In one year I went from thinking I should be making documentaries to crowdfunding my way on board a train across the country to create a series of them.
April 2014. Chicago. The Purple Pig.
The Purple Pig is one of those places that doesn’t post its menu prices on its website. It’s not a place where you find yourself at 2 p.m. on a weekday with a journalist’s salary unless you were me, someone who was in a quarter-life crisis and didn’t know it.
I was meeting with a former professor of mine, someone who has come to be a mentor to me. I had meant for the conversation to be a chance to catch up. But as are most meetings with your mentors, it turned out to be about life instead.
“Purpose” was our topic of conversation, in particular, what mine would be. This was not a new subject for us, as she had helped me figure out my senior year of college whether I would move with my friends to NYC to pursue acting, or continue down the path of journalism. Ultimately, I picked the latter, and was working as a Capitol Hill reporter in Washington, D.C.
“Where do you see yourself 10 years from now?”
I thought about it for a moment. “Eventually I’d like to move into documentary work. I want to be telling stories that inspire people to act.”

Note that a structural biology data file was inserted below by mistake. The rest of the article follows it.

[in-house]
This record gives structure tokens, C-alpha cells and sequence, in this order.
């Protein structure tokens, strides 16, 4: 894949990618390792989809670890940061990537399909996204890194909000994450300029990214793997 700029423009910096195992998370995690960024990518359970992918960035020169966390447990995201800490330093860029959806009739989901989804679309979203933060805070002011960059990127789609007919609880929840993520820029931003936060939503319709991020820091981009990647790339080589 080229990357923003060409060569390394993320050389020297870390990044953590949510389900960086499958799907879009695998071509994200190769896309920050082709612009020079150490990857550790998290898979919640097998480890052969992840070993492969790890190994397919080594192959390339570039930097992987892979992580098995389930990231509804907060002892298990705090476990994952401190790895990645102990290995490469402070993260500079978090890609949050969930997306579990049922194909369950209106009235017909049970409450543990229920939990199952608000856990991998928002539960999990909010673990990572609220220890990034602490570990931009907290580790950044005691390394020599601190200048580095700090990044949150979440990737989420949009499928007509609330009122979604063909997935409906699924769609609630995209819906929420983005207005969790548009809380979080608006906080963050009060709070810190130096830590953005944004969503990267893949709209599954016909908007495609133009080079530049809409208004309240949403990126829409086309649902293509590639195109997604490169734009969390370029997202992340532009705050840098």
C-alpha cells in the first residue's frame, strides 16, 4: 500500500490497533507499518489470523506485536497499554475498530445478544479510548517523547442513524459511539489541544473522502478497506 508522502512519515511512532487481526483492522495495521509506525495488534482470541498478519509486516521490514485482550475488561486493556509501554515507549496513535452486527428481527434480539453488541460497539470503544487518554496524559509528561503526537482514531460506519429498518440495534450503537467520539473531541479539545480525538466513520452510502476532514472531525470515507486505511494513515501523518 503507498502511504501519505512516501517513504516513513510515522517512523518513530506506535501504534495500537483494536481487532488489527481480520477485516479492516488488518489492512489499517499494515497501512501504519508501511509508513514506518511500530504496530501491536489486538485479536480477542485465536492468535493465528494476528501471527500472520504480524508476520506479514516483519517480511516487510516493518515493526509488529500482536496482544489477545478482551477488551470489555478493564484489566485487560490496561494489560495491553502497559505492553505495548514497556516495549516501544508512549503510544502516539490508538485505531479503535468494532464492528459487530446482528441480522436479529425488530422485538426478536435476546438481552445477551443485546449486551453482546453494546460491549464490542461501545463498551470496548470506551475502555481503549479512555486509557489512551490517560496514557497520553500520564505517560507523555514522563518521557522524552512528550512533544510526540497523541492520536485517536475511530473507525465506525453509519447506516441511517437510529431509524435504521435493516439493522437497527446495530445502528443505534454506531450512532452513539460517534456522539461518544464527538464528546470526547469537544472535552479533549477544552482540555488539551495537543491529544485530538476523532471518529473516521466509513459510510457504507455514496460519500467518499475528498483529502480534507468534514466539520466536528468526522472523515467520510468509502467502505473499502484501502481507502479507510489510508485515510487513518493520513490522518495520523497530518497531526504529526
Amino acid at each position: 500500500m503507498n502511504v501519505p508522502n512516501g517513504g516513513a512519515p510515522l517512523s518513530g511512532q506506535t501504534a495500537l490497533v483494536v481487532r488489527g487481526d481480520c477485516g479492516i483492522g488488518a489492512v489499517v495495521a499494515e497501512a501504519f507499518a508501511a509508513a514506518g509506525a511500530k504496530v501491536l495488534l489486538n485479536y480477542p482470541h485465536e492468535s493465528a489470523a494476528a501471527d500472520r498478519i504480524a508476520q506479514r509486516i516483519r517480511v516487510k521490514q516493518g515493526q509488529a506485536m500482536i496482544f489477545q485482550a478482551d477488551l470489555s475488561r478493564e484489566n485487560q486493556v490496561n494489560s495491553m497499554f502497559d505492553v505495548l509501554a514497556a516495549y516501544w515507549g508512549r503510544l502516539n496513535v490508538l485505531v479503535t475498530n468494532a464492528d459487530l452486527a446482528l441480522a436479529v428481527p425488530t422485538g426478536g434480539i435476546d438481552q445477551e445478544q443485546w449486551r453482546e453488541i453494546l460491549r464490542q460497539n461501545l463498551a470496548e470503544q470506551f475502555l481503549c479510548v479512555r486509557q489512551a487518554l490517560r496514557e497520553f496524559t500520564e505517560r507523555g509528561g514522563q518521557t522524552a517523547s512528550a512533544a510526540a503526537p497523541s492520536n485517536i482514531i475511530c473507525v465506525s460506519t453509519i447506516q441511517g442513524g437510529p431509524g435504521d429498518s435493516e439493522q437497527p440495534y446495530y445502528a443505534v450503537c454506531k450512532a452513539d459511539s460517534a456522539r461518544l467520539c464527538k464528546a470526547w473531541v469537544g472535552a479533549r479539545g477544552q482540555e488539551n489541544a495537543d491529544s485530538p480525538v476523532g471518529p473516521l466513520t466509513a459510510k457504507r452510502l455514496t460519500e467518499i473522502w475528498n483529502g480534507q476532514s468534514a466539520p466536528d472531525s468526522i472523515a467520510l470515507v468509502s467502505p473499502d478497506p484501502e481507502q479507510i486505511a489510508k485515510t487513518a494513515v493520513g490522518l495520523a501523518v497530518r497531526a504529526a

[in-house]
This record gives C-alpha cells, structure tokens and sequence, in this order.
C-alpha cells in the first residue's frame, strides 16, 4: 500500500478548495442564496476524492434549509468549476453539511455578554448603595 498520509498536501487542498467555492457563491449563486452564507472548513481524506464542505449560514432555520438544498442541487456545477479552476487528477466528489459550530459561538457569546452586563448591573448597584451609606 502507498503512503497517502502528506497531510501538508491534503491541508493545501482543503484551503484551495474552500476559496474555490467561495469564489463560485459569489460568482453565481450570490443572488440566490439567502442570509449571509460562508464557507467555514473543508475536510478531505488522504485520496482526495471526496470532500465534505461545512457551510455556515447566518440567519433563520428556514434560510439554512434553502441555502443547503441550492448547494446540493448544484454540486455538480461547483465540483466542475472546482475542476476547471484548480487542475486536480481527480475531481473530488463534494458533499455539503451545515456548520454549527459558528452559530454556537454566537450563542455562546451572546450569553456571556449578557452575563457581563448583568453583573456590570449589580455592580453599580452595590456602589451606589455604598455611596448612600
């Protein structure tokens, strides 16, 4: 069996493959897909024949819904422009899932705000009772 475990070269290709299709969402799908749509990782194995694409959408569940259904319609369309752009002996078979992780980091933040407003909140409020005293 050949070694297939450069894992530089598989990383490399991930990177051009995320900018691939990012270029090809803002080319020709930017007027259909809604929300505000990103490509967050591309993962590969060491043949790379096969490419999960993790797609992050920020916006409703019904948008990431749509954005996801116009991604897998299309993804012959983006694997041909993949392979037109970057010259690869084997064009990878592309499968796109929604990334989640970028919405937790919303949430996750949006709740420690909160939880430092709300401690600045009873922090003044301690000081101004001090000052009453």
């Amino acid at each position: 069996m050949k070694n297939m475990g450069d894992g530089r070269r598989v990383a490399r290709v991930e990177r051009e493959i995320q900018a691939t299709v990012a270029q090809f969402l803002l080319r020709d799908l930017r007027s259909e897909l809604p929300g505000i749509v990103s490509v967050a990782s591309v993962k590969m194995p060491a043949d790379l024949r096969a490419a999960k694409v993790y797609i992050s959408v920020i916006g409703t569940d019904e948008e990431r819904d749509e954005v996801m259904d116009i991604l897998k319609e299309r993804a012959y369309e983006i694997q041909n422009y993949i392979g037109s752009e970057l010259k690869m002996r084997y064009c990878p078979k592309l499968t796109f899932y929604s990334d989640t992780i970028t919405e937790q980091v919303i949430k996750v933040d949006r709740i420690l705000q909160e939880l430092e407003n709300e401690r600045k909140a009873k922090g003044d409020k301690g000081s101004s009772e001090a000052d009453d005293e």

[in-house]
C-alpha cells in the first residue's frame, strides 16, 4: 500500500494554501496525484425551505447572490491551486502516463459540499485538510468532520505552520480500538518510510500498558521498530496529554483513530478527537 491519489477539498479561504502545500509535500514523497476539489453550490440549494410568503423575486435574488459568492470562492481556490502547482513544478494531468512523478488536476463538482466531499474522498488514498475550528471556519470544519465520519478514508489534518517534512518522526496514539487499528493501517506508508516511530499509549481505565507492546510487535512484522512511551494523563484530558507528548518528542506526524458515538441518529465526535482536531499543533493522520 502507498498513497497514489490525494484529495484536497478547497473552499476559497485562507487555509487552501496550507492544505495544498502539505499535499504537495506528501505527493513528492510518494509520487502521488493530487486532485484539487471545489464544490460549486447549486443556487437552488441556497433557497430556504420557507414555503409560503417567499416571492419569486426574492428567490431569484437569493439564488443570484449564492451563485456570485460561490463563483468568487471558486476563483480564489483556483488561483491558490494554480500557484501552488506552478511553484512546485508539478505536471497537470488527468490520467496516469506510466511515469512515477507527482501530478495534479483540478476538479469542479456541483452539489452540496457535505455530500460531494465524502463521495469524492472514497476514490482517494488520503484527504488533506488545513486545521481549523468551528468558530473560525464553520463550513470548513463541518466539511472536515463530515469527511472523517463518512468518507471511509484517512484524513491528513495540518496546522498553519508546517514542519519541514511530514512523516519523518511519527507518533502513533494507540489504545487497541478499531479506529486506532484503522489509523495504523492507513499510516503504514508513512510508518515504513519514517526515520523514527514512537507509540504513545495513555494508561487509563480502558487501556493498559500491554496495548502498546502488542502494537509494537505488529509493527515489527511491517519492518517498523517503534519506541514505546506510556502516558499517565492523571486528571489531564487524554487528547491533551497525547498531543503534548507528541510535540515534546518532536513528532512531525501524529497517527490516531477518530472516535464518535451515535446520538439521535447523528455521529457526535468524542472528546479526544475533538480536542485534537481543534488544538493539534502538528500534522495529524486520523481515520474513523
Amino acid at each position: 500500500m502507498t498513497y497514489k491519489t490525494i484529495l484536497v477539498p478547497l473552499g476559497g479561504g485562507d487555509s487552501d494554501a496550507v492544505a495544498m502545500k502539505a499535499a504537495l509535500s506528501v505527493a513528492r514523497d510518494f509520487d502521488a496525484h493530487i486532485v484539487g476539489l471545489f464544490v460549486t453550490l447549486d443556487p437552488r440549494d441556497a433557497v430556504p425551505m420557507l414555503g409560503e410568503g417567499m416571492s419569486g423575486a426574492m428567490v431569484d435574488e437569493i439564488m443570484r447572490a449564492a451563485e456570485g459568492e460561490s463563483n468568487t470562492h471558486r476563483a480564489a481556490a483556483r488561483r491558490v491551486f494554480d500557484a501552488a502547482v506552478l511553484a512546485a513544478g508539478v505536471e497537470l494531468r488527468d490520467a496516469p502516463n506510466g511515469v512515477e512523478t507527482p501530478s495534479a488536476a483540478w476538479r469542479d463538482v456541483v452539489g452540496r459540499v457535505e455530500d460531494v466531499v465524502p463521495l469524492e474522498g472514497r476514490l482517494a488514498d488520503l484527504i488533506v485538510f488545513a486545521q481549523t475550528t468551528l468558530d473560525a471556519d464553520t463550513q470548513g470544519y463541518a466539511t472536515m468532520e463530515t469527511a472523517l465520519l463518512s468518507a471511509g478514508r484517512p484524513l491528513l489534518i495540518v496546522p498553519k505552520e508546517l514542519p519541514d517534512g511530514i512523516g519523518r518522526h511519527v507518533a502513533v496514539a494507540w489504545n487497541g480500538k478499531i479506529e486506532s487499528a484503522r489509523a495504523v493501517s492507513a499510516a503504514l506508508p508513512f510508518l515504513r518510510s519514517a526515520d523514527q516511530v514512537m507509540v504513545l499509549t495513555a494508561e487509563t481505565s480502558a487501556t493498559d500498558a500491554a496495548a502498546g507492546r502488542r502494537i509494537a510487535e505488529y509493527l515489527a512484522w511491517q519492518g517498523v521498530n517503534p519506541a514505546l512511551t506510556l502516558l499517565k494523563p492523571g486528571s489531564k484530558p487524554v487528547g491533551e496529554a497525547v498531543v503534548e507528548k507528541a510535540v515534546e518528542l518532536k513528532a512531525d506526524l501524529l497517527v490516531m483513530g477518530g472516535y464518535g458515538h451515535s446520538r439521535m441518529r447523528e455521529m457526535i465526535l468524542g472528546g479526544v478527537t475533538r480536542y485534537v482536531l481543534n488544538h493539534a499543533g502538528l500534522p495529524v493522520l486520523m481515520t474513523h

“Yeah, people were completely taken aback and pleasantly surprised that someone was going to ask them about something other than the rockets and the siege. Of course, it all figures together, but they were all just extremely delighted that people were thinking about them, and interested in learning about them, as human beings.” –Laila El-Haddad, who grew up in Gaza, speaking in Bon Appetit magazine about the Palestinian families in Gaza she interviewed for her recipe book The Gaza Kitchen. I enjoyed reading the whole interview–a conversation between El-Haddad, her co-author Maggie Scmitt, and Israeli chef and author of cookbook Jerusalem Yotam Ottolenghi–and learned about the politics of naming food, the creation of new recipes when conflict makes ingredients unavailable and the struggle to establish a cultural cuisine in a nation of immigrants.
“The question of ‘is this our food, or is this your food—who gets to name this food,’ is not occurring in a void. If it occurred in a void it would be silly, but it’s not in a void. It’s in this intensely laden political question, with so much life and death material sustenance also being debated. So these food items become sort of symbols of a much bigger, much broader question of ownership.” –Schmitt